[original article by Alessandro Martin]
Have you ever asked yourself the exact meaning of the word “science”? What is the true incentive to discovery? In this article we will try to extract the meaning of this term, frequently used but difficult to be fully understood and applied in ordinary life. We will briefly travel within the scientific method and within ourselves, starting from the roots of both. A cycle of discoveries, hypotheses, disproofs, theories and new starts which all lead to the same origin: knowledge. Science is awareness of what is occurring, obtained through the research and the application of strict proceedings which aim to validate the originally formulated hypothesis. This discipline is characterised by a long history full of innovations which gave birth to thoughts linked to philosophy, technology and even religion. Despite the interest of the humankind for the misteries of natural events has to be searched in the first generations of our species, the roots of science must be identified within the Ancient Greece, where the term “episteme” stood for the knowledge of a fact based on certain foundations and had also a holy connotation. In order to understand the origins of the modern word, we have to move to the Roman culture, by which the latin term “scientia” has been forged. “Scientia” meant “knowledge”. The division between science and religion came with the period of the “enlightment”, which put an end to the holy character of science, leaving space to concrete disciplines based on certain and experimentally verifiable results. A succession of philosophical reflexions on the best method to adopt for the empirical knowledge characterised the modern science until the 17th century. This century gave birth to the modern scientific method, thanks to Galileo Galilei. The scientific method is an experimental method through which science, and also us in our ordinary life, reaches an objective knowledge of reality. The cycle of scientific method has both its beginning and its end in observation. How many times, while observing a phenomenon, have we wondered about its nature? The observation is a property that we own since we are children and since the first years of our life we use an “innate scientific method” to learn and comprehend what surrounds us: we are speaking of the first phases of learning. We can make a practical example, although rather simplistic: the reaction of a mother to the crying of her child. This passage is the starting point, since it pushes the scientist, or in this case the baby, to make questions to him/herself, but at the same time this is the end of the process because it allows to verify that the law or the obtained reaction, is being respected. This first point of the entire cycle also includes the collection of characteristics and observable peculiarities in the phenomenon. The enquire stimulates the birth of an hypothesis that can realistically explain what has been observed; then a concrete verification is performed through empirical ways of what has been hypothesised. The experiment is one of the hardest passages to perform, in which the environment and the phenomenon are disrupted and mutated to obstacle to the truthfulness of the hypothesis. Variations are often minimal, but significative enough to obtain precise responses. In fact, it has been demonstrated that, although a newborn cannot have already learned the notions of a proper method, he/she will modulate the crying before associating it to the different reactions of the mother. At this point, the raw data, which for the newborn simply corresponds to cause-consequence connections, is collected, ordered and analysed in order to obtain some results and conclusions. At the end, the cycle faces a fundamental crossroads. If what has been obtained from the entire process does not confirm the initial hypothesis, a return to the origin of the sequence is needed. A new start, with new observations and new hypotheses is the future of the event taken into consideration. If the results confirm the initial hypothesis, further experiments are done following the suggestions of the entire scientific community (in the case of the newborn baby this process is guided by the instinct) and in case of positive outcome, we have a scientific theory or a proved behaviour. This constant comparison between science and first phases of development allows us to comprehend how the scientific matter is an innate variable which belongs to us since our origin, it is part of our nature. This passage succession has been the engine of science for more than four hundred years and has been used by scientists like Isaac Newton. Everyone, in his field, can apply his own scientific method because it belongs to us since our origin. The same scientific method, however, was overturned by Albert Einstein who introduced the general relativity. The innovative approach of Albert Einstein was not based on the empirical observation, but on mathemathical and purely theorethical reasonings. The heaviest crisis, however, came with the critics of the pilosopher and epistemologist Karl Popper, who denounced the inductive and positive approach, explaining why a scientific method had to have a deductive matrix and proposing a new method based on the falsifiability criteria. According to Popper, in fact, the experiments will never cover all the possible cases and thus will not be able to verify the examinated theory and one single experiment that denies the hypothesis is enough to make it untrue.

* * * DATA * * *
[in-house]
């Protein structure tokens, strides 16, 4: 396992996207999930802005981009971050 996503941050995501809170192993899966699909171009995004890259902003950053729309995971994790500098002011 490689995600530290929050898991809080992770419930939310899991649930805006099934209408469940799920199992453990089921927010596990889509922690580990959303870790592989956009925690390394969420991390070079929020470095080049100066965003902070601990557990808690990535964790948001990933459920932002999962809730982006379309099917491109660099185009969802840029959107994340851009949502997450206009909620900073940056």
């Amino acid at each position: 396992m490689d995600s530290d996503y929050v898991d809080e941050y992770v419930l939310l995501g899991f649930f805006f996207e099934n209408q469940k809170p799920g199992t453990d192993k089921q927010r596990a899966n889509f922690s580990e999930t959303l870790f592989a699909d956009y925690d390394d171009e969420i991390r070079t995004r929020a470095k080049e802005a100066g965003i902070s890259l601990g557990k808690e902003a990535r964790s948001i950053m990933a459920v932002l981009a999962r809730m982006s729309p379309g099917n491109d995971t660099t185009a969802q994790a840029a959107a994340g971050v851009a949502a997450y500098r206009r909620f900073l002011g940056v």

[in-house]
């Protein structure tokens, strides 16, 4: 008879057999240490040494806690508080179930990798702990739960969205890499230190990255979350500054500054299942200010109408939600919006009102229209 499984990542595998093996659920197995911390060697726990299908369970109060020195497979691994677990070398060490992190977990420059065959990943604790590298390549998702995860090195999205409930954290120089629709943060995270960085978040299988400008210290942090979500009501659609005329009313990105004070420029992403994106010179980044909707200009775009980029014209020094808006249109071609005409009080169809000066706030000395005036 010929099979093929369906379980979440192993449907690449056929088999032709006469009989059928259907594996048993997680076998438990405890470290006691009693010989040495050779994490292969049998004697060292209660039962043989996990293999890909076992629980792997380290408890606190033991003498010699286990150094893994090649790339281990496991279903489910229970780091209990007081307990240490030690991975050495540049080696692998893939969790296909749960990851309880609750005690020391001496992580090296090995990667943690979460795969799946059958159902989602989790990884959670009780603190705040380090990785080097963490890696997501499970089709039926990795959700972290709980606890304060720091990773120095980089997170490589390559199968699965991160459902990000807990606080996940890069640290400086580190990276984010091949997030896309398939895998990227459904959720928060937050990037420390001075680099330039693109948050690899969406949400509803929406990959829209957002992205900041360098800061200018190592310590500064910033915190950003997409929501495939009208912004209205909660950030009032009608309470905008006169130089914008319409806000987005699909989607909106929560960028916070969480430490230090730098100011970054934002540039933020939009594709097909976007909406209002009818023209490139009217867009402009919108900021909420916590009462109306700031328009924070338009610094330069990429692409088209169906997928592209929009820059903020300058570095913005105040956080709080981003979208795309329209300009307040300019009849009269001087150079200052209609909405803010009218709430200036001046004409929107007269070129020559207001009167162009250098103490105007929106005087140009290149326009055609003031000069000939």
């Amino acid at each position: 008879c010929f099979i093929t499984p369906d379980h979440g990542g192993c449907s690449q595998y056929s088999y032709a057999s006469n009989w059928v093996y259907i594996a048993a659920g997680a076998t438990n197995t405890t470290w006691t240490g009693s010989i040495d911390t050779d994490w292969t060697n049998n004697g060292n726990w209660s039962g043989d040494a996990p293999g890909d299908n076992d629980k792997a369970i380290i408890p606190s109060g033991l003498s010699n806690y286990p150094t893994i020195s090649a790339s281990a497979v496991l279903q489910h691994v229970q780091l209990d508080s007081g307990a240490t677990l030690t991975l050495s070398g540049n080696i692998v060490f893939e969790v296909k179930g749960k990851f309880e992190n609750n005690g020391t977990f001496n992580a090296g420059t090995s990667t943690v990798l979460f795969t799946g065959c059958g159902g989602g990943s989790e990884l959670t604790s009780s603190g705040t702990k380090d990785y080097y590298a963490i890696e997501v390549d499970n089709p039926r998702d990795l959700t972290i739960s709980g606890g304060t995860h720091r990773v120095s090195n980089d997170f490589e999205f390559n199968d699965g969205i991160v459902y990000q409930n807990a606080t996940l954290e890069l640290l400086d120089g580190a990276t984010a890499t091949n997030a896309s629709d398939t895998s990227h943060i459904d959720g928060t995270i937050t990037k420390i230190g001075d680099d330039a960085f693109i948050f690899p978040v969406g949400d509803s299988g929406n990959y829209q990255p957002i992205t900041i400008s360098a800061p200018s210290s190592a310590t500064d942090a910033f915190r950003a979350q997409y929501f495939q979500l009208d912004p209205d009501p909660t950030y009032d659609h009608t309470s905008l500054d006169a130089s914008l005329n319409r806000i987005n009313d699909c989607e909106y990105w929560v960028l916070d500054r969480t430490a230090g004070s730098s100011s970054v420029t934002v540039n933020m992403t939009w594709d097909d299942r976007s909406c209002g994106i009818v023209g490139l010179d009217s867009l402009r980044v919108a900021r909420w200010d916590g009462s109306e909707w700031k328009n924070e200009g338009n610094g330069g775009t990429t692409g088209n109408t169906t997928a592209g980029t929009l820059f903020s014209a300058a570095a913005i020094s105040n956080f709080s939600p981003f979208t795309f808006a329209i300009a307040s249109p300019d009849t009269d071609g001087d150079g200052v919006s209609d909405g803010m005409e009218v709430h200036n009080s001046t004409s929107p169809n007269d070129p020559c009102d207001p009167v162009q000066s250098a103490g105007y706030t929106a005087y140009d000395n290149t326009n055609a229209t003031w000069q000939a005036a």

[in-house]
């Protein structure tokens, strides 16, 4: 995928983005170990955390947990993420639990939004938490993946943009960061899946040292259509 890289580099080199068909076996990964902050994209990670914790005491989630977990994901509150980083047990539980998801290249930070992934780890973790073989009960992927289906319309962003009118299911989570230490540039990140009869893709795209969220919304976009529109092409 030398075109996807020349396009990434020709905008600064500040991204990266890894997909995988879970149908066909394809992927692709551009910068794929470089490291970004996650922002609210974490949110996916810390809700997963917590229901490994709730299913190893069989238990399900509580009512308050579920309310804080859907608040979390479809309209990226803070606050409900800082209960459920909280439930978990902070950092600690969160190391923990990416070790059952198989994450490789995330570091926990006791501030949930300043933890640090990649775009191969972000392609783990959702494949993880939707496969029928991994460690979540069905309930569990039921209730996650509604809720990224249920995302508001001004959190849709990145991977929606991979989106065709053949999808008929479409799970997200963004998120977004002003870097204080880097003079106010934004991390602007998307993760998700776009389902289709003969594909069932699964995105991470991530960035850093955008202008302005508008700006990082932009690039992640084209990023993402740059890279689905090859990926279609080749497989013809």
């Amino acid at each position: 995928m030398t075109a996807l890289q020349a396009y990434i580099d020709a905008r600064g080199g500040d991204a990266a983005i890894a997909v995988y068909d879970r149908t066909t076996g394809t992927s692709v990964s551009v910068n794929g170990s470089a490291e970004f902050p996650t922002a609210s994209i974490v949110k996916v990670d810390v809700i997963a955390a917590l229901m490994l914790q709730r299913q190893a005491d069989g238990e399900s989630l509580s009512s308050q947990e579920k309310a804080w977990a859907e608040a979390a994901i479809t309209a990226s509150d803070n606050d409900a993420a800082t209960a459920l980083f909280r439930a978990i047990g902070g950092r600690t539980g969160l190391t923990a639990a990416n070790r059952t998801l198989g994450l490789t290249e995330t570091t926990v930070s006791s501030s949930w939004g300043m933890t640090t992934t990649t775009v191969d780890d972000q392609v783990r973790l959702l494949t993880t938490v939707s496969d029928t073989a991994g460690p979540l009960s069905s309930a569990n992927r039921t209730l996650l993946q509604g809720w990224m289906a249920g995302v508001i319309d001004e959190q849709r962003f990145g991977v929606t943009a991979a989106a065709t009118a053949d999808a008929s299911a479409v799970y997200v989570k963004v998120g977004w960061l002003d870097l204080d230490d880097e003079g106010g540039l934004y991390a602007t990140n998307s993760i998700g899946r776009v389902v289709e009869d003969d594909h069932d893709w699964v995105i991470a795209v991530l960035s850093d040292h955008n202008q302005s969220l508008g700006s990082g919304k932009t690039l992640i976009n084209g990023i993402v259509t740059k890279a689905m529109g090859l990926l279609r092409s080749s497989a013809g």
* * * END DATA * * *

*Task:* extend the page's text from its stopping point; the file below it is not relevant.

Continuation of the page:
It is thus clear how the cyclicity of the scientific method is characteristic also of his own history, characterised by an alternation of confutations, discussions and new starts that gave life to divergent but innovative paths. The origin of science is still the product of a cycle and maybe, still today, we are within a cycle that will have consequences on the future.